By Drew AIles
By Taylor Boylston
By Bree Davies
By Emerald O'Brien
By Gina Tron
By Jon Solomon
By Drew Ailes
Although Henderson was unwavering when it came to Elster's role, he did make a few concessions. He told Love.45's members that he'd watched Brad Arnold, 3 Doors Down's frontman, and producer Rick Parashar almost come to blows over a change in one of 3 Doors' songs; he said he never wanted to see anything like that again. He told them to pick their battles, and if they felt strongly about something, he urged them to speak up.
The bandmates' unselfish devotion to each other as well as their chemistry with Henderson and Ott has paid off with Love.45, the foursome's most focused and melodic album to date. Listening to the earlier releases, you can track the evolution of the band. Back in 1998, Day Glo was a disjointed musical mad lib that lacked continuity. Over the course of the next two records -- a self-titled effort in 1999 and 2002's Larger Than Life -- the group developed an aggro-pop sheen that was spit-shined to perfection by the SessionsEP. Like Butch Walker extracting the DNA of Robin Zander, Chad Kroeger, Tommy Shaw and Jack Blades and injecting it into the amniotic fluid of a reformed Marvelous 3, Love.45 has bio-engineered a new incarnation of power pop on Love.45.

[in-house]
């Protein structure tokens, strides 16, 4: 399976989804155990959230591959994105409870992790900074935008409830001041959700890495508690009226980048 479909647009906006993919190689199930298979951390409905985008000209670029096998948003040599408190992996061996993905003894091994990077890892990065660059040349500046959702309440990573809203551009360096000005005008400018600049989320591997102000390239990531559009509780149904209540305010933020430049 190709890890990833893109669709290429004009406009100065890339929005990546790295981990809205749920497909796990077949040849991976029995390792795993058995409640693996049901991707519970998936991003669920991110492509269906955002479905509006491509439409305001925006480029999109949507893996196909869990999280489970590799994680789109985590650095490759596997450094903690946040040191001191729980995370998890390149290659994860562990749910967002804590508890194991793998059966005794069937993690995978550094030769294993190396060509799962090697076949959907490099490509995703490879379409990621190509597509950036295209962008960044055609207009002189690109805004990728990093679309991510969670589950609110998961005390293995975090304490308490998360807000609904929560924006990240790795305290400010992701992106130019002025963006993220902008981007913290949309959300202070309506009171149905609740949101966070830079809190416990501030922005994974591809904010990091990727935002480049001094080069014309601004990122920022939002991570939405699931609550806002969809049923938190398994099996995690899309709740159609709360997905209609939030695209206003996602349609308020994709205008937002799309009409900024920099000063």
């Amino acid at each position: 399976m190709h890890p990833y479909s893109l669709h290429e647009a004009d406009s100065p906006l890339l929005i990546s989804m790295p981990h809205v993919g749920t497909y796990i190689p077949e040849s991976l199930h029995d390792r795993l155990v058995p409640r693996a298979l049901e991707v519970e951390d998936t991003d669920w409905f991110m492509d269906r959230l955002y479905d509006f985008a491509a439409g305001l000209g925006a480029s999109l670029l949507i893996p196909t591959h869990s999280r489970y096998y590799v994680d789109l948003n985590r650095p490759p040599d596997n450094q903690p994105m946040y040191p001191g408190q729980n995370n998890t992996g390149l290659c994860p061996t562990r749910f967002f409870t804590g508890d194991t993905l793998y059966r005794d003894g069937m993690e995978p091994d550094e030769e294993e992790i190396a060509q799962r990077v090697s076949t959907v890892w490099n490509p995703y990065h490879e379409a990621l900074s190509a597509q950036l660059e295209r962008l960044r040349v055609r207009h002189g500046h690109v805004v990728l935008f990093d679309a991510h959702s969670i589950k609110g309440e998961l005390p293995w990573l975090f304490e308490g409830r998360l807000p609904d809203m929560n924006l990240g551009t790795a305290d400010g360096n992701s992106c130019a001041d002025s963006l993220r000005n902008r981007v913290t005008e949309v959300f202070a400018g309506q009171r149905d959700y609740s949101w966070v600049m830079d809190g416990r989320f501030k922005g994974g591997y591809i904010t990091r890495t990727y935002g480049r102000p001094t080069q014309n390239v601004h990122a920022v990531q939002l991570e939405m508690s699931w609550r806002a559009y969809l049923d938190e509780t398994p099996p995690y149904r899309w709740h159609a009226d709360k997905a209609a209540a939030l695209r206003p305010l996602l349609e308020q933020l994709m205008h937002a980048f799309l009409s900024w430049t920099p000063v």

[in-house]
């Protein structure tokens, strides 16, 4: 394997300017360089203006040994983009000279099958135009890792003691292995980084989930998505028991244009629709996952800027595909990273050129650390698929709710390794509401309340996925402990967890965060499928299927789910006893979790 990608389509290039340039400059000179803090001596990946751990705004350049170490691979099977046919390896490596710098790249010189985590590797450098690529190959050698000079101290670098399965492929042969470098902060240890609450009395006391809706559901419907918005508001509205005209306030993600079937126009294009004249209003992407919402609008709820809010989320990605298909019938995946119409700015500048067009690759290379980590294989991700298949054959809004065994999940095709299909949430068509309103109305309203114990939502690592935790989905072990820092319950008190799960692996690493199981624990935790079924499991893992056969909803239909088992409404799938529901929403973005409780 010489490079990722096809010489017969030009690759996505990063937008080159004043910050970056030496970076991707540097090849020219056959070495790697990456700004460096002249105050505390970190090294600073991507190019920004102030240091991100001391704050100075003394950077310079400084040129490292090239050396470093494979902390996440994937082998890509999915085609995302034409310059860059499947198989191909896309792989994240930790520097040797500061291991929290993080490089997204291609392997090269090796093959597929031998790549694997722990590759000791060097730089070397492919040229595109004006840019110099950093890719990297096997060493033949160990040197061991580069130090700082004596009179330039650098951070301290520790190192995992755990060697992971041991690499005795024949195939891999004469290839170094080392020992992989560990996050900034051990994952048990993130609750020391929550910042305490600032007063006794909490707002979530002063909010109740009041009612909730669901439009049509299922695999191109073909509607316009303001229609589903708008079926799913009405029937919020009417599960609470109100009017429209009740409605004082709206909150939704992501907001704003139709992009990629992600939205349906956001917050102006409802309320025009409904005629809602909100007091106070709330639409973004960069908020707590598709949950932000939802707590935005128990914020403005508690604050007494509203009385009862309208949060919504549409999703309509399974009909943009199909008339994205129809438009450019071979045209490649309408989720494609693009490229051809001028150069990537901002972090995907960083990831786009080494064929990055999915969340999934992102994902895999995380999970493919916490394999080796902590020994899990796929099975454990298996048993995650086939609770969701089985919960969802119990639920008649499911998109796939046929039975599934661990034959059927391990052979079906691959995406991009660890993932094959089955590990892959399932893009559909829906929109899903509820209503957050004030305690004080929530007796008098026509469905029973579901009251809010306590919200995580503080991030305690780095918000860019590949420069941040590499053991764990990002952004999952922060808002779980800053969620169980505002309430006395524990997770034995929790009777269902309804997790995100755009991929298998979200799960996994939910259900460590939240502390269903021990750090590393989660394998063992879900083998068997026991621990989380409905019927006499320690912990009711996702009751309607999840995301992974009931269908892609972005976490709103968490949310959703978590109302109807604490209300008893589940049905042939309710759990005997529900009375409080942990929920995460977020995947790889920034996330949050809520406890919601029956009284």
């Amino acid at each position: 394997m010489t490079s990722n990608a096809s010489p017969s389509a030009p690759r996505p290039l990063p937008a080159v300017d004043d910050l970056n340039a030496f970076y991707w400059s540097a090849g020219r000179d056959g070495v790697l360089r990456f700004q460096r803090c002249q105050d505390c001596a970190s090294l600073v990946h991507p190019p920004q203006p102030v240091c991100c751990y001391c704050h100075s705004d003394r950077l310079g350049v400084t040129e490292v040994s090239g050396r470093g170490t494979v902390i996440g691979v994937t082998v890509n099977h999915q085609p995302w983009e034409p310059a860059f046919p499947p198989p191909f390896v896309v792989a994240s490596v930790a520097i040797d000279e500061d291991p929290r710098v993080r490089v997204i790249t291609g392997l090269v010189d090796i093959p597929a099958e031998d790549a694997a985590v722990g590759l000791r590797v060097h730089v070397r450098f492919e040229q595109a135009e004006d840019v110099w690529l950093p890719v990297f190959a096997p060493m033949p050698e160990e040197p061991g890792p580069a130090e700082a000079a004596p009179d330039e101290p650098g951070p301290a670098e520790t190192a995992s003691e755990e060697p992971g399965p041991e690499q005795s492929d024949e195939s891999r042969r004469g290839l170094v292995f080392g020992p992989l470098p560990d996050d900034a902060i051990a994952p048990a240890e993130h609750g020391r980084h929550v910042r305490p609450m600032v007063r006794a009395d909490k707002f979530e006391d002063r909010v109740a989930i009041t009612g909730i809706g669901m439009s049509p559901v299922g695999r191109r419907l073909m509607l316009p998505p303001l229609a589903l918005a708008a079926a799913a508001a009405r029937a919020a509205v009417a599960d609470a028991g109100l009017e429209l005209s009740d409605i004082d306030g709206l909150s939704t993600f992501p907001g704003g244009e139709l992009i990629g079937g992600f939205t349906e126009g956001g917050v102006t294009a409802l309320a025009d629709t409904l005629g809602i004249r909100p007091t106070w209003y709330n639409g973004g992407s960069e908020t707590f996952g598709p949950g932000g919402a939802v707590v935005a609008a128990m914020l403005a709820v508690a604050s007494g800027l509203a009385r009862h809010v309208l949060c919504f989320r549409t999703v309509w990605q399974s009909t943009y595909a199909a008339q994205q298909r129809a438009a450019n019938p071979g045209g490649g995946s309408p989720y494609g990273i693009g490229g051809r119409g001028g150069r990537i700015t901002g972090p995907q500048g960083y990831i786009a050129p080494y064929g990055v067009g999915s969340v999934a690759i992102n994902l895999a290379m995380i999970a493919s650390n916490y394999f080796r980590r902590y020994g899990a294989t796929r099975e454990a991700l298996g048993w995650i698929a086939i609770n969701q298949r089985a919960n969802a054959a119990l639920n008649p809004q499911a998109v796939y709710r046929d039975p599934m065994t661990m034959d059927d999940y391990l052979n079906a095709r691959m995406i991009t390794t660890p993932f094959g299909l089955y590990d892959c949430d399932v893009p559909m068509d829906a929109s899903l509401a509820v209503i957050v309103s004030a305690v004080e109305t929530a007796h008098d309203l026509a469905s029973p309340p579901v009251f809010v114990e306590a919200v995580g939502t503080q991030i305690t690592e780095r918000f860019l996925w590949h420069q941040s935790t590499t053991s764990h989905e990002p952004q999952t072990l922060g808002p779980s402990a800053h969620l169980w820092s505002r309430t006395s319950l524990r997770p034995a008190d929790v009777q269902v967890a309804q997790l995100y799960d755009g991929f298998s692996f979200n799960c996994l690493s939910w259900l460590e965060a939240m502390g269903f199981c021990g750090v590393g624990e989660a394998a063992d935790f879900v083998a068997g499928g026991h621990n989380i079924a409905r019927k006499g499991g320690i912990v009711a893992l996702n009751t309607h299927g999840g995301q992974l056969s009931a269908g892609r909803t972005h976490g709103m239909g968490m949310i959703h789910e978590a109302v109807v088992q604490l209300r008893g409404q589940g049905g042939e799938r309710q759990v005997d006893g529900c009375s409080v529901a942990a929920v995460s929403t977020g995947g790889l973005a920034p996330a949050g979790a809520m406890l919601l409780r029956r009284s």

In six years, the act has risen from obscurity to become a headliner. Its members might tell you they've just been lucky. But the truth is, Love.45 made its own luck through an ironclad work ethic. Even now, when the musicians stand on the brink of what could be a major breakthrough, they see it as just another step up. They're not taking anything for granted. Despite how often they play, they still rehearse three times a week and get butterflies before every show.
And that's not about to change. Asked if they'll start touring in a posh bus, they respond with a resounding no. "Why start off in debt?" wonders Elster. Besides, they all agree that compared with Trinidad's truck, even a twelve-passenger van will be paradise.
More than anything, they're looking forward to sharing the love, hoping they can cast a light on Denver's music scene.
"There's a shit-ton of great bands and songwriters here, and I'm a fan of a lot of them," says Elster. "Even if we only have moderate success, hopefully it will be enough to turn some heads and get people to realize the unbelievable amount of talent that we have in this town."
And in this town, even those who'd have a hard time picking the guys out of a lineup will be pulling for Love.45.